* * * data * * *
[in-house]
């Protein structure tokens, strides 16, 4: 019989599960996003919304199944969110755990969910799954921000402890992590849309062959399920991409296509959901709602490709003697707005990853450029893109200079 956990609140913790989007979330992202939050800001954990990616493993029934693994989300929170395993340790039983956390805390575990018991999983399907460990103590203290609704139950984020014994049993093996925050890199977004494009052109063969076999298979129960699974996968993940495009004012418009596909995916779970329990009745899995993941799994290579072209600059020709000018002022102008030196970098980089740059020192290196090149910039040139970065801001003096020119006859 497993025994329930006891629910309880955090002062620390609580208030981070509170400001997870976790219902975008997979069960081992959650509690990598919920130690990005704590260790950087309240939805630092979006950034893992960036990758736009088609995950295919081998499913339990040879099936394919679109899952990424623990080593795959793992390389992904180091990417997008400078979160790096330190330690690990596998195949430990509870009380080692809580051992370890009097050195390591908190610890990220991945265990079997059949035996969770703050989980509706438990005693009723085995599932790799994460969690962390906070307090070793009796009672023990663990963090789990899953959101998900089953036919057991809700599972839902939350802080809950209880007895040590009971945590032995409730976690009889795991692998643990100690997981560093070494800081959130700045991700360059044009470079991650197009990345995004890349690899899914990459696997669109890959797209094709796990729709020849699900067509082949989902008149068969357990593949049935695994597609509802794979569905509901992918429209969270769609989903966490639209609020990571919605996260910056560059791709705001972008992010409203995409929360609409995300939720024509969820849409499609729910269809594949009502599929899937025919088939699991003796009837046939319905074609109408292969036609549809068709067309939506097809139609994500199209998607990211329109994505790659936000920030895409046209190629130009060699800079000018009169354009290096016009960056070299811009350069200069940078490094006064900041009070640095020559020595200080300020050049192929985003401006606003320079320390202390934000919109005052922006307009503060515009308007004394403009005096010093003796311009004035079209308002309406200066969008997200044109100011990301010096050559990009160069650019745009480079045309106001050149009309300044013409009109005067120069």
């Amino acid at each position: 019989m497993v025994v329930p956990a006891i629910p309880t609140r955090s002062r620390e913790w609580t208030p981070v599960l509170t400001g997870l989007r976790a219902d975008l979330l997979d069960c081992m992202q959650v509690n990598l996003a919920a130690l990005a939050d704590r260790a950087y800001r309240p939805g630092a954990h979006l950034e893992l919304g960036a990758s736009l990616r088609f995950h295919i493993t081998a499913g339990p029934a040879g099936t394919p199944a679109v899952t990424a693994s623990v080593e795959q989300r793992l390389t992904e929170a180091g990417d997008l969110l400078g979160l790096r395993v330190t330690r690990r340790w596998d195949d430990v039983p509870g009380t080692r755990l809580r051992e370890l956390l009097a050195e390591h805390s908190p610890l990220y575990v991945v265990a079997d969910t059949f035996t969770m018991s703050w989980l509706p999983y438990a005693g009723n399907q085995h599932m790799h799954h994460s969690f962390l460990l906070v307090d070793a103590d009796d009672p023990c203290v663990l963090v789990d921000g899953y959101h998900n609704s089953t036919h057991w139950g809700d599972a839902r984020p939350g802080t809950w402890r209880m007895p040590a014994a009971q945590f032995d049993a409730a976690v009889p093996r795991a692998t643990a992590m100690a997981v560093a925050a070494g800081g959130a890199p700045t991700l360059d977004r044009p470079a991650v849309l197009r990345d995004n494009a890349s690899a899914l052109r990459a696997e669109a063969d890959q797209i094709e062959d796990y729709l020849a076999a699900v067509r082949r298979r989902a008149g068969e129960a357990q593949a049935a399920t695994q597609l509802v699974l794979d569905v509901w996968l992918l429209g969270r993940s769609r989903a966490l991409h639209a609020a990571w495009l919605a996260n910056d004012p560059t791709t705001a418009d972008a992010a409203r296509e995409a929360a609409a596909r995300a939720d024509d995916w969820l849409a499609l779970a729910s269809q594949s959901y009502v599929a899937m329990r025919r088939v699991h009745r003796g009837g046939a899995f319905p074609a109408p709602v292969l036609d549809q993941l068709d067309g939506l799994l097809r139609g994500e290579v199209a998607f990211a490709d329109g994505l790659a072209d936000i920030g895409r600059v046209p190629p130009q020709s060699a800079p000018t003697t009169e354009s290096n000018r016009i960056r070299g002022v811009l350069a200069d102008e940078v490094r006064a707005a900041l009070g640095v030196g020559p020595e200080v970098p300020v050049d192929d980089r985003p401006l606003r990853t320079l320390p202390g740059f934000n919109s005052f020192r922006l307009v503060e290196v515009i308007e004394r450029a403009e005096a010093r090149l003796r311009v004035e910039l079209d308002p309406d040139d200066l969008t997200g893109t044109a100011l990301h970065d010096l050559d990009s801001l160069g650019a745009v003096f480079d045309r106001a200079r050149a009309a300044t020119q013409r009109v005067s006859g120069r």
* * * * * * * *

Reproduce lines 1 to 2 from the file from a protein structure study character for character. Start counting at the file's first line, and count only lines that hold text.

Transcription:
[in-house]
């Protein structure tokens, strides 16, 4: 019989599960996003919304199944969110755990969910799954921000402890992590849309062959399920991409296509959901709602490709003697707005990853450029893109200079 956990609140913790989007979330992202939050800001954990990616493993029934693994989300929170395993340790039983956390805390575990018991999983399907460990103590203290609704139950984020014994049993093996925050890199977004494009052109063969076999298979129960699974996968993940495009004012418009596909995916779970329990009745899995993941799994290579072209600059020709000018002022102008030196970098980089740059020192290196090149910039040139970065801001003096020119006859 497993025994329930006891629910309880955090002062620390609580208030981070509170400001997870976790219902975008997979069960081992959650509690990598919920130690990005704590260790950087309240939805630092979006950034893992960036990758736009088609995950295919081998499913339990040879099936394919679109899952990424623990080593795959793992390389992904180091990417997008400078979160790096330190330690690990596998195949430990509870009380080692809580051992370890009097050195390591908190610890990220991945265990079997059949035996969770703050989980509706438990005693009723085995599932790799994460969690962390906070307090070793009796009672023990663990963090789990899953959101998900089953036919057991809700599972839902939350802080809950209880007895040590009971945590032995409730976690009889795991692998643990100690997981560093070494800081959130700045991700360059044009470079991650197009990345995004890349690899899914990459696997669109890959797209094709796990729709020849699900067509082949989902008149068969357990593949049935695994597609509802794979569905509901992918429209969270769609989903966490639209609020990571919605996260910056560059791709705001972008992010409203995409929360609409995300939720024509969820849409499609729910269809594949009502599929899937025919088939699991003796009837046939319905074609109408292969036609549809068709067309939506097809139609994500199209998607990211329109994505790659936000920030895409046209190629130009060699800079000018009169354009290096016009960056070299811009350069200069940078490094006064900041009070640095020559020595200080300020050049192929985003401006606003320079320390202390934000919109005052922006307009503060515009308007004394403009005096010093003796311009004035079209308002309406200066969008997200044109100011990301010096050559990009160069650019745009480079045309106001050149009309300044013409009109005067120069």